• Shuichi Tonomura
    • , Masafumi Ihara
    • , Tomohiro Kawano
    • , Tomotaka Tanaka
    • , Yoshinori Okuno
    •  & Kazuyuki Nagatsuka
  2. Departments of Regenerative Medicine and Tissue Engineering, National Cerebral and Cardiovascular Center, 5-7-1 Fujishiro-dai, Suita, Osaka 565-8565, Japan

    • Satoshi Saito
  3. Division of Cerebrovascular Medicine, Department of Stroke and Cerebrovascular Diseases, National Cerebral and Cardiovascular Center, 5-7-1 Fujishiro-dai, Suita, Osaka 565-8565, Japan

    • Kazunori Toyoda
  4. Department of Neurology, University of Louisville, 401 E. Chestnut Street, Suite 510, Louisville, Kentucky, 40292, USA

    • Robert P. Friedland
  5. Department of Preventive Medicine, Kyoto Prefectural University of Medicine, 465 Kajii-cho, Hirokoji Agaru, Kawaramachi-dori, Kamigyo-ku, Kyoto, 602-0841, Japan

    • Nagato Kuriyama
    •  & Yoshiyuki Watanabe
  6. Department of Pediatric Dentistry, Osaka University Graduate School of Dentistry, 1-8 Yamada-Oka, Suita, Osaka 565-0871, Japan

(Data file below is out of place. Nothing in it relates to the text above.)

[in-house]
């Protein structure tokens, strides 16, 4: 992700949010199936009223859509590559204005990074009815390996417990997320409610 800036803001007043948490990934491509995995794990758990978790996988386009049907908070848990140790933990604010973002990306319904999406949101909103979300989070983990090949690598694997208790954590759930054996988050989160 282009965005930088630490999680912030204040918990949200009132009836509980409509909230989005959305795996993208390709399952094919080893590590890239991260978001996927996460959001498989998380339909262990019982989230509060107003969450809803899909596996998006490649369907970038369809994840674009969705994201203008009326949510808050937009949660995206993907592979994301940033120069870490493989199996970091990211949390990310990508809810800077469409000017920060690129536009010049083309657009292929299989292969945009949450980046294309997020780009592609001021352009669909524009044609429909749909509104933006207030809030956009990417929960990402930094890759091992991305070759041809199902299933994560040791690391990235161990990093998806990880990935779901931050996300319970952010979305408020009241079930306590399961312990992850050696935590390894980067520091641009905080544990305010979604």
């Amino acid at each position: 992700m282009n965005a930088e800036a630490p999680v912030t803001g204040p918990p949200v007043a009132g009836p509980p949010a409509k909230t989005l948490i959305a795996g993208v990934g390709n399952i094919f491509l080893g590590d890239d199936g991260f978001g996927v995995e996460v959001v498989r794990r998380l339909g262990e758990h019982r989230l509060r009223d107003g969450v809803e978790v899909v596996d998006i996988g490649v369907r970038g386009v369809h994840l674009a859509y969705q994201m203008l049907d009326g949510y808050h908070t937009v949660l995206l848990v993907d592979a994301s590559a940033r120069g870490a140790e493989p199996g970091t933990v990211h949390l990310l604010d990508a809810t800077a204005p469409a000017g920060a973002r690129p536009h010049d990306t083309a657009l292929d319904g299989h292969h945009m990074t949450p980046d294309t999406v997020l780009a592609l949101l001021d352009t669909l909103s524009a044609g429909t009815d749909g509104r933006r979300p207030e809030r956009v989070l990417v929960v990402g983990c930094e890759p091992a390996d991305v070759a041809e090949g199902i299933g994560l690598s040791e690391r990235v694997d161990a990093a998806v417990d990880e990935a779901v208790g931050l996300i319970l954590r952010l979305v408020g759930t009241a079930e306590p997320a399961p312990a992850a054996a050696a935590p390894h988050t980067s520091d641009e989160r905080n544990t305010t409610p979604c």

• Ryota Nomura
    •  & Kazuhiko Nakano


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S.T., M.I., T.K. and Y.O. participated in patient recruitment and sample collections. M.I., R.F., N.K., Y.W. and K.N. designed the study. S.T., T.T. and S.S. performed the MR evaluations and statistical analyses. S.T. and R.N. performed the laboratory experiments. S.T. and M.I. drafted the manuscript. K.T. and K.N. interpreted the data and made substantive comments on the study.

Competing interests

The authors declare no competing financial interests.

Corresponding author

Correspondence to Masafumi Ihara.